By John Wasik
CHICAGO, Aug 20 (Reuters) - Some eight years ago, I was at a presentation by Vanguard founder Jack Bogle at a business journalists' conference in Denver, and when his PowerPoint crashed, and he had to use transparencies on a vintage 20th-century overheard projector. After the presentation, he let me keep them, and they still serve as a sort of Rosetta Stone for me for enlightened investing.
The slides outlined some truths in the fund business, ones that are well known but little heeded by investors: Hot money chases bubbles and gets in and out at the wrong times; investor net returns are lower than what most people think, and the outsized disparity between fund asset sizes and performance. Larger, actively managed funds don't often produce better returns at a lower cost.
Bogle, as the Godfather of index investing, has ideas that are timeless and based on simple math, and at the same time exhibit uncommon sense and a routinely overlooked view of how investors are consistently overcharged by the financial services industry. Fortunately, his wisdom is widely available to everyone.
Much of that wisdom has been assembled in Bogle's most recent book "The Clash of the Cultures: Investment vs. Speculation (Wiley, 2012)." While most of the insights are time-honored themes in the Bogle canon, they are very useful for individual investors.
1. Cost matters everywhere
This has been Bogle's mantra for decades. It emerged as an idea in his senior thesis at Princeton in 1949 and was one of the seeds for the creation of the Vanguard Group (Disclosure: My retirement portfolio is mostly in Vanguard funds).
His formula is simple: "gross market return. minus the cost of financial intermediation is the net return."
Boiled down, that means what you keep is the return of the investment, minus all of the fees managers and other middlemen load into your account. The math is always compelling. When the progressive think tank Demos did a study on 401(k)s earlier this year, it found that in the long run, the average stock mutual fund earns 7 percent, roughly matching the return of the stock market. When all fees were subtracted, however, the net return dropped to 4.5 percent. Expenses ate up one-third of returns, or about $155,000 over the working life (from 1965 to 2005) of an average American.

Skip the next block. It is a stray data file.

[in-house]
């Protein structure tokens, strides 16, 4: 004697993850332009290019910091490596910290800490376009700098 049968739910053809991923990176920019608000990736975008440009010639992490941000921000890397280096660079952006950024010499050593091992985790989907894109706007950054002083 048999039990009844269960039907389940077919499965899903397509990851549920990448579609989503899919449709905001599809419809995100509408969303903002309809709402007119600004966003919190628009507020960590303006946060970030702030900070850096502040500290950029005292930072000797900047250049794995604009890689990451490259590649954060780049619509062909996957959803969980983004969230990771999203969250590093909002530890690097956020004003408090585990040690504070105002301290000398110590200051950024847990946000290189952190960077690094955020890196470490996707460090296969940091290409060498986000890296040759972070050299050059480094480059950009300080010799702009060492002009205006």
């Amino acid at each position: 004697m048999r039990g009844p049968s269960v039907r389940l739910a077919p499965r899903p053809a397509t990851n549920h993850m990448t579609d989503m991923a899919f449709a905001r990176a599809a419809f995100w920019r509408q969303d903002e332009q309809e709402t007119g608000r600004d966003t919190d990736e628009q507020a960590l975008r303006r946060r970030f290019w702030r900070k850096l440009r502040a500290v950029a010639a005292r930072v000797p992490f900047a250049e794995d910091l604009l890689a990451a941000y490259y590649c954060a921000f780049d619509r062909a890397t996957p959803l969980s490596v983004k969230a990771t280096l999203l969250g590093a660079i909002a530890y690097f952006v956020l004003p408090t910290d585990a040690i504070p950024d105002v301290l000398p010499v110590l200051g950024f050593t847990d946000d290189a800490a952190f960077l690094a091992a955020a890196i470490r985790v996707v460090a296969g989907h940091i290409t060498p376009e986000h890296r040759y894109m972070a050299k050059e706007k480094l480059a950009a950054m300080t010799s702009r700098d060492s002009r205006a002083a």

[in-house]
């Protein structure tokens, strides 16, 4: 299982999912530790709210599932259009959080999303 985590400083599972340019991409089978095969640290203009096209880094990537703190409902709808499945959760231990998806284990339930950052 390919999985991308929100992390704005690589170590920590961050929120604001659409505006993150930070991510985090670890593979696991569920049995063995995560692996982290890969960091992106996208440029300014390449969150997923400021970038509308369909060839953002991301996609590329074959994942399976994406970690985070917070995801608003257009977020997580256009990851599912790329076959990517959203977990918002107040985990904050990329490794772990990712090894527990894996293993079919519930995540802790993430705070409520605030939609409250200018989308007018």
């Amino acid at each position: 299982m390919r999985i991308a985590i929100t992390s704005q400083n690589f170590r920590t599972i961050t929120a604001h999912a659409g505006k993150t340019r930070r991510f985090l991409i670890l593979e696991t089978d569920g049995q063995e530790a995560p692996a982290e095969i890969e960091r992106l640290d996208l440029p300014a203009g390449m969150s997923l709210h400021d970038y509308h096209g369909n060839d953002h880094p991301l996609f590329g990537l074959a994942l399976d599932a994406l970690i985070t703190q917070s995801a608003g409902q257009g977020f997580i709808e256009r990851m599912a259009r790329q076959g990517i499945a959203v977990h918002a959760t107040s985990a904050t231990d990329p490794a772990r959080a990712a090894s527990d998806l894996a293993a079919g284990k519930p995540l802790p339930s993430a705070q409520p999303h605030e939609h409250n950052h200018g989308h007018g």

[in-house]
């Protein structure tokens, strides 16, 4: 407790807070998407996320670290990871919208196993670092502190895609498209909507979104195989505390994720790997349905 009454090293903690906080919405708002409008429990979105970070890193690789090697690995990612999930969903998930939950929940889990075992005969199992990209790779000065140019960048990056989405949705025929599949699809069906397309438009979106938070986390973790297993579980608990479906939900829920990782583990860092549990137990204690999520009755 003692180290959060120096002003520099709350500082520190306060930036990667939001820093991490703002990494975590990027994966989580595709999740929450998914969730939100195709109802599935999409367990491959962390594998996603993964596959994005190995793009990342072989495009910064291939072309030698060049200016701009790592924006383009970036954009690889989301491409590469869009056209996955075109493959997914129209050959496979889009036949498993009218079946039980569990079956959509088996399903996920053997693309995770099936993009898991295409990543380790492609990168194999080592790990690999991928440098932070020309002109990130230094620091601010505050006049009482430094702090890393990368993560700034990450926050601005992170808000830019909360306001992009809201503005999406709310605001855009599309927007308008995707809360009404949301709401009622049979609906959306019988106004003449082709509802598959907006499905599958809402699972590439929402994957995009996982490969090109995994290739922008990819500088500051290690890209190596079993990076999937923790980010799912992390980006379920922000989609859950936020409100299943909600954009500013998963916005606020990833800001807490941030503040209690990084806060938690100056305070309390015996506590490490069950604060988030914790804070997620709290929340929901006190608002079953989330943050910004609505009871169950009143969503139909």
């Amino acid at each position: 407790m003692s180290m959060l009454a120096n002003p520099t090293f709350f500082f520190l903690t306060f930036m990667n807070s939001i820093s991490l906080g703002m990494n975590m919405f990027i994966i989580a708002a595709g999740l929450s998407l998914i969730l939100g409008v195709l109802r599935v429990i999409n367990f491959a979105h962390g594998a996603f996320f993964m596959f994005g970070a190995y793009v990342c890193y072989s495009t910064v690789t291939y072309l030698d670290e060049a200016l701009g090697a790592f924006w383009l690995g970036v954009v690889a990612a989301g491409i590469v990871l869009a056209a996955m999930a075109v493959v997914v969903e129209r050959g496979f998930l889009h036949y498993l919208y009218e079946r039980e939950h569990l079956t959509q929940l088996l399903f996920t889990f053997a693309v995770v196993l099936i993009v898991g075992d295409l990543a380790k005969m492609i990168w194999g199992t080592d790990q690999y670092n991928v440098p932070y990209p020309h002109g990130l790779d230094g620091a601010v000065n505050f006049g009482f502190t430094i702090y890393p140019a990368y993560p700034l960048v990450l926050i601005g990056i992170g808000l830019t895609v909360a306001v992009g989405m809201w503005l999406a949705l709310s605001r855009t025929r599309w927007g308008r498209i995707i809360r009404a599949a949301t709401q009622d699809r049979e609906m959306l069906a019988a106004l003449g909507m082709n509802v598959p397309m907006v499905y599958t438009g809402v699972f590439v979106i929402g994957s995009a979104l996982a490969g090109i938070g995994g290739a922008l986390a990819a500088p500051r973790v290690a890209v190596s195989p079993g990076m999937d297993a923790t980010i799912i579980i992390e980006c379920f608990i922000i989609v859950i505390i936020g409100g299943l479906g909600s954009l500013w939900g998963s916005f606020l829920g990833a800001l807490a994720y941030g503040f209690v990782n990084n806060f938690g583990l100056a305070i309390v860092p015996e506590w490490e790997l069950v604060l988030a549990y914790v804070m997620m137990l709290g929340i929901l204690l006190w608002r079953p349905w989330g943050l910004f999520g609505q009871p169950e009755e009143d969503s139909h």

Bogle says you can always cut costs to boost returns, as nearly every mutual fund group offers low-cost index funds. Don't buy them through a broker and make sure they represent all asset classes (stocks, bonds, REITs, commodities) in your retirement plan. He writes: "If beating the market is a zero-sum game before costs, it's a loser's game after costs are deducted."
2. Speculation costs everyone
By Bogle's calculation, some 99.2 percent of the market is speculation-oriented trading, as opposed to investment where firms and individuals hold positions for years instead of nanoseconds. With robotic-trading machines and algorithms ruling the roost, does the little guy stand a chance?
Don't try to beat the speculators, who have a casino mentality, Bogle advises. Invest in the intrinsic "enterprise" value of companies and reap their dividends. Find low-cost indexes that represent everything from large companies to start-ups. Bogle found that this kind of passive investing beat active trading by 1.2 percentage points from 1976-2011. Trading costs are embedded in lower returns of actively managed funds, but not added into the expense ratio.
If you dig hard enough, you can find this expense, but it's difficult. Demos estimates that the average trading cost for retirement funds in 401(k)s is 1.2 percent. That's in addition to 1.27 percent annually for other expenses. So you're often taking a 2.4-percent haircut every year before you even see an investment return. "In the long run, investors win and speculators lose," Bogle writes.
3. The basic rules don't change
Bogle says fund managers may have lucky years, but eventually their returns revert to the market average. There's always risk in the securities market, so don't increase it by trying to time the market. Adjust your stock allocation as you get older - the percentage of bonds you own should roughly match your age. Don't invest based on last year's returns.
Even as the headlines trumpet any number of financial maladies and economic turmoil, Bogle is a voice of calm. "As the financial markets swing back and forth, do your best to ignore the momentary cacophony, and to separate the transitory from the durable. This discipline is best summed up by the most important principle of all investment wisdom: Stay the course!" Bogle says.
After all of this, what, you may ask, is "the course?" Start with an investment policy statement that puts in writing your goals, risk tolerance and allocation. If you can't go it alone, work with a fiduciary adviser or planner who doesn't buy and sell investments - they only provide advice and guidance. Then find or create a portfolio that's right for you. There are simple, pre-fab "lazy" portfolios at bogleheads.org, a website that offers "Investing advice inspired by the example of Jack Bogle."
As an investor who can make a difference by lowering investment costs and eschewing speculation, you won't be able to entirely defeat the "happy conspiracy" that Bogle says has been milking investors for decades. Yet if enough people run the numbers, take action and "stand up and be counted," you won't be a victim, you'll be a successful investor.